Branches of Government and State Powers

The Constitution is divided into seven articles, each establishing the basis of the three branches of government and the powers afforded to the states. While it might not seem revolutionary now, the Constitution that was established in 1787 was possibly the most revolutionary and most profound document of its time. It created the firsts modern day republican government and has served as a model to new republics all over the world.

Legislative Branch

The First Congress, 1788
The legislative branch is the largest branch of government, and is the longest article outlined in the Constitution. It was also created to have the most power of any branch in the republic. Unlike in the Articles of Confederation, the Constitution outlines two separate houses of the Legislature, one side based on population, and the other side containing two delegates per state. The legislative branch has the authority to overrule the president on any issue. This authority is meant to balance out the inherently monarchical position of the president. The Legislative branch under the Constitution contains in it one of the largest changes made from the Articles of Confederation, the power of the Federal Government to tax its citizens. The Constitution gives the power of the national purse to the legislative government, and with that, much of the general power to run the nation. The specific powers of the legislative branch, outlined in Article I of the Constitution, are as follows:
  • The Legislative branch has the ability to impeach the president, and can force the resignation of anyone in the government who has broken a law.
  • The Congressmen have the ability to create their own rules when it comes to passing laws and completing other formalities on the House or Senate floor.
  • The Legislative branch has the sole power to tax, borrow money, and maintain a military and government using the money gained from taxes.
  • They also have the power to establish and maintain a myriad of government institutions including the post office and the road system.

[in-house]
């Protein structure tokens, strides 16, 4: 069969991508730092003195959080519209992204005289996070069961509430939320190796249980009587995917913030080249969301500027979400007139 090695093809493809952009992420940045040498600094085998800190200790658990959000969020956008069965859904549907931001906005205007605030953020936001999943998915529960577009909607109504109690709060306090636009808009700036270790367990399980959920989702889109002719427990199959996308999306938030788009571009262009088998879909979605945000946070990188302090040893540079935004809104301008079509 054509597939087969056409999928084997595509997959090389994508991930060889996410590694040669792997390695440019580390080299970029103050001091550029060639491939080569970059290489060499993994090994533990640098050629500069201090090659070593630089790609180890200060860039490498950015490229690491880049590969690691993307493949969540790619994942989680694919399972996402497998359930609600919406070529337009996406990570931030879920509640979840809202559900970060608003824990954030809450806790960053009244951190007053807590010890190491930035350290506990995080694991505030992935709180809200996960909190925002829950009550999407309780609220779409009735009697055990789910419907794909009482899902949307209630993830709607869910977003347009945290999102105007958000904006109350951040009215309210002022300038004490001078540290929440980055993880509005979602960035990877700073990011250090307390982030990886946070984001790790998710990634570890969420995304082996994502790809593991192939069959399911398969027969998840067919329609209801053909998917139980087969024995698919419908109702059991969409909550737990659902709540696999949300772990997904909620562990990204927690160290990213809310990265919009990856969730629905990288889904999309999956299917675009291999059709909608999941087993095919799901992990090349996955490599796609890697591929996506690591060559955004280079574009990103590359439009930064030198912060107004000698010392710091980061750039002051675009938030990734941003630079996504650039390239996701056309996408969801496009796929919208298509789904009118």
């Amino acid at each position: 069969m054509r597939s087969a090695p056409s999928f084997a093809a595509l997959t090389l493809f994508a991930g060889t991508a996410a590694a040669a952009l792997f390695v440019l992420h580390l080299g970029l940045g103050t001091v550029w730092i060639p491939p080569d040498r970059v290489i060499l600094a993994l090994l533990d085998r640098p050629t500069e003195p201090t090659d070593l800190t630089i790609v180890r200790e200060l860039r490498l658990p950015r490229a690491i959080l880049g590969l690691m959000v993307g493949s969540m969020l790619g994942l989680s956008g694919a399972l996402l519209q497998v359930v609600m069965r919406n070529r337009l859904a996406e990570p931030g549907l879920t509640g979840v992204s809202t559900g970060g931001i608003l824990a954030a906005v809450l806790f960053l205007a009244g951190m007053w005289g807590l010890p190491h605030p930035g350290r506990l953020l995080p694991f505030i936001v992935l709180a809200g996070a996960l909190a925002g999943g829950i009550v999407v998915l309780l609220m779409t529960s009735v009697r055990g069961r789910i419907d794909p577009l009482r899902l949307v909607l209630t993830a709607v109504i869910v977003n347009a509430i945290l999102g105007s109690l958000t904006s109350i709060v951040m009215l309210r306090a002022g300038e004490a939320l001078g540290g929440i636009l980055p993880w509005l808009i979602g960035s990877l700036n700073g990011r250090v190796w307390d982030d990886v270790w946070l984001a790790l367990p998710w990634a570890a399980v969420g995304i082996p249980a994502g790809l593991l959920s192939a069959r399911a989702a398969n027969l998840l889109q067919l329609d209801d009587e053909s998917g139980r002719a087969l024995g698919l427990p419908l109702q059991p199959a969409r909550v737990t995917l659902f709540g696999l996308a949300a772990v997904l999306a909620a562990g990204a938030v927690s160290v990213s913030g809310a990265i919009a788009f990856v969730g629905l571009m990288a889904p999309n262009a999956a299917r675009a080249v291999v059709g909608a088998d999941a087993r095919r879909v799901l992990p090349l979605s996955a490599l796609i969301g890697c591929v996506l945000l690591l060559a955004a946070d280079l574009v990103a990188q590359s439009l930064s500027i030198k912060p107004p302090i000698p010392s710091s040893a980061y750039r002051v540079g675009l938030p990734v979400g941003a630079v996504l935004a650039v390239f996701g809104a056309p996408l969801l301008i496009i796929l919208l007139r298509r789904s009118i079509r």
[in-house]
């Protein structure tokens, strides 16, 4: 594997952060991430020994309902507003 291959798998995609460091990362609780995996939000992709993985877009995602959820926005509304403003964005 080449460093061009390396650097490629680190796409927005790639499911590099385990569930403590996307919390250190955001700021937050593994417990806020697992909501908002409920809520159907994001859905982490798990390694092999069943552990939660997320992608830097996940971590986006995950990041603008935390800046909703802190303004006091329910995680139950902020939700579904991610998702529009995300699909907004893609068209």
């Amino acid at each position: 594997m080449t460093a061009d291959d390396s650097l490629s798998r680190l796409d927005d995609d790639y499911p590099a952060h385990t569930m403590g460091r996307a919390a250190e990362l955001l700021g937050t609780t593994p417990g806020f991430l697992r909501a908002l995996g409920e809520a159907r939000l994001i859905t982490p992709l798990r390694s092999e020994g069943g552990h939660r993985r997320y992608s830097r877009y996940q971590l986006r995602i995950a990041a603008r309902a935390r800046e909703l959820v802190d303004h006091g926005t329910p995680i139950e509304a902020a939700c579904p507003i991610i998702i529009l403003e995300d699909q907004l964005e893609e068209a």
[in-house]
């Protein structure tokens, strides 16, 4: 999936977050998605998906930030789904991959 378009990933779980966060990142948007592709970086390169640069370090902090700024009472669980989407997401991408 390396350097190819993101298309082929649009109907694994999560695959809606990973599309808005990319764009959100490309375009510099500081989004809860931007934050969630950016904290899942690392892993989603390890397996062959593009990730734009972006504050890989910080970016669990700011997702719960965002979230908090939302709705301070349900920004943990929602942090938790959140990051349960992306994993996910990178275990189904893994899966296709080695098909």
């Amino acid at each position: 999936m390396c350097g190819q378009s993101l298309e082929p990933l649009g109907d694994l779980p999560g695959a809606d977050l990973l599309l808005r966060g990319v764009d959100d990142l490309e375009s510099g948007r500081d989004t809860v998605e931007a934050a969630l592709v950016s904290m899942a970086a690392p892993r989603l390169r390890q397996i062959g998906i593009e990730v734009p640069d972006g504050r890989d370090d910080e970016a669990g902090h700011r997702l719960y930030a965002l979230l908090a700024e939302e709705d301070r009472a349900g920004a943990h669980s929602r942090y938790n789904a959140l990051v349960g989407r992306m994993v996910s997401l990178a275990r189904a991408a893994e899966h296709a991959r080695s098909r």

• Finally, the legislatures can overrule any decision made by any state or other lesser body.

Executive Branch

The White House
Possibly the most controversial part of the Constitution, the Executive branch of the United States was created to enforce all laws established by the federal government. The executive in charge of this branch (The President) is unable to make any laws, but has the ability to enforce all laws passed by congress. To balance out this inherently monarchical position of power, the congress was given the power to overrule the executive in any decisions that he makes. The specific powers of the executive, outlined in article II of the Constitution, are as follows:
  • The president must to the best of his ability, "Preserve, protect, and defend the Constitution of the United States."
  • To do this, the President has the power of the Commander in Chief. He controls all aspects of the Federal Military, as well as the State militia.
  • The president also has the power to appoint any officials he deems necessary to run the country.
  • He must also, "from time to time," give updates to the nation on the state of the union.

Judicial Branch

The Supreme Court Building
The powers of the Judicial Branch are the least clear out of any of the branches of the Federal Government. The Judicial Branch was set up to be the final power of the Government and have the final say in any legal issue in the nation. They are to deliberate on all issues regarding the Constitution and have the final say on the constitutionality of any law passed by a state or the by the nation. The Judicial Branch can overrule any decision made by the Executive or Legislative Branch. The powers of the Judicial Branch, outlined in Article III of the Constitution, are as follows:
  • The Judicial Branch has the ability to establish a supreme court and any smaller courts as needed by the union.
  • The lower courts have the ability to try all federal crimes, and the ability to process all appeals.
  • The supreme court can try anybody charged with treason or any case that has been appealed through the lower courts.

State Powers

The United States, 1783-1803
The powers afforded to the states under the Constitution are considerably smaller than the powers the states had in the Articles of Confederation. The Articles of Confederation recognized each state as a sovereign entity in an agreement of strong mutual friendship. It gave states free reign when it came to governance. The Constitution changed all of this. Article IV of the Constitution only gives states powers not explicitly mentioned in the Constitution. It also makes states subordinate to congress and the federal government.

This was perhaps the most alarming change in the Constitution. Many viewed this as a direct infringement on the rights of states. The restrictions on the powers of the States, as listed in Article IV of the Constitution, are as follows:
  • The States can pass any law, as long as it does not infringe on any federal law mentioned in the Constitution.
  • States must maintain a republican form of government.
  • States cannot expand themselves into any other states, and states cannot be founded within existing states.
  • State governments are always inferior to the Federal government.
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